The new roundabout at the intersection of Highway 3 and Vienna Road in Tillsonburg is nearing completion.
"Remaining work at Highway 3 and Vienna Road includes some final paving, as well as pavement markings, traffic signs, illumination work, and site cleanup," said Liane Fisher, Communications Coordinator, Ministry of Transportation – West Region, in an email Friday.
"Weather permitting, we expect the paving and pavement marking work to take place next weekend. The roundabout can open once the line painting work is complete."
Stage I saw construction on the south side, with traffic flowing north; Stage II the reverse; Stage III set the inner circle with entry and exiting maintained for eastbound traffic; Stage IV moved eastbound traffic through the roundabout while completing the inner curb and gutter; Stage V completed the island medians. The sixth and final stage would be paving.
"This is a single lane roundabout to match the intersecting roads," Fisher noted. "A concrete apron provides additional room for larger trucks and also helps to protect and identify the centre island."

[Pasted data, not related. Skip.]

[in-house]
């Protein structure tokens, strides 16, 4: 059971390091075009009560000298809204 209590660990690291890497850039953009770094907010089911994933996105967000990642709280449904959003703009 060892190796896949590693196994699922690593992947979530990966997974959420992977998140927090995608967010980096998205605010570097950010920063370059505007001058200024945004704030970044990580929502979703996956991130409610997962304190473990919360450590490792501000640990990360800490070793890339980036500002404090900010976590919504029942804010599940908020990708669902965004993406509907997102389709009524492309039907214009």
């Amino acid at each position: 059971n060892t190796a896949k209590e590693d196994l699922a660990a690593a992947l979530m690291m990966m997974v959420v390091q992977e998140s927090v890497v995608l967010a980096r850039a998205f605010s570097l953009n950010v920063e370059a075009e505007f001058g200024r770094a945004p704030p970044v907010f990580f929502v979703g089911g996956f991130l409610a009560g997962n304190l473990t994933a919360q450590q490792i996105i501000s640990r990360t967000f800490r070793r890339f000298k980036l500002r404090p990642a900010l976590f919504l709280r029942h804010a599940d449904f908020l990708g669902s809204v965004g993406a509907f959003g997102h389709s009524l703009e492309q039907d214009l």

While roundabouts are not new, they may be unfamiliar to some drivers. Fisher offered a few tips for drivers as they become accustomed to driving through roundabouts.
· Stay alert for signing on the highway indicating that the roundabout is approaching.
· Please be patient and share the road.
· Review the latest information for driving safely through roundabouts at www.ontario.ca/roundabout. The MTO website includes a helpful video.
Some basic rules:
Slow down as you approach the roundabout. Keep to the right of the splitter island.
Watch for vehicles already in the roundabout, including cyclists.
Traffic in the roundabout always has the right-of-way. Entering vehicles must always yield.
In the roundabout, travel in a counterclockwise direction (turn right).
Do not stop within the roundabout.
Use your right-turn signal when exiting the roundabout.
If you miss your exit, continue around the roundabout again and exit.
"Roundabouts have fewer conflict points where collisions can occur than signalized intersections," said Fisher. "Eliminating these conflict points reduces all types of collisions, keeps traffic moving continuously and effectively, and reduces noise, air pollutants and fuel consumption."
Roundabouts along this section of Highway 3 were designed to accommodate large trucks, she said, including transporting wind turbine blades, farm equipment, cyclists and pedestrians.
London, Ont. recently opened its 25th roundabout, and its first with multiple lanes. But it won't be the last – the city is already preparing plans for other multi-lane roundabouts.
-- with QMI and MTO files.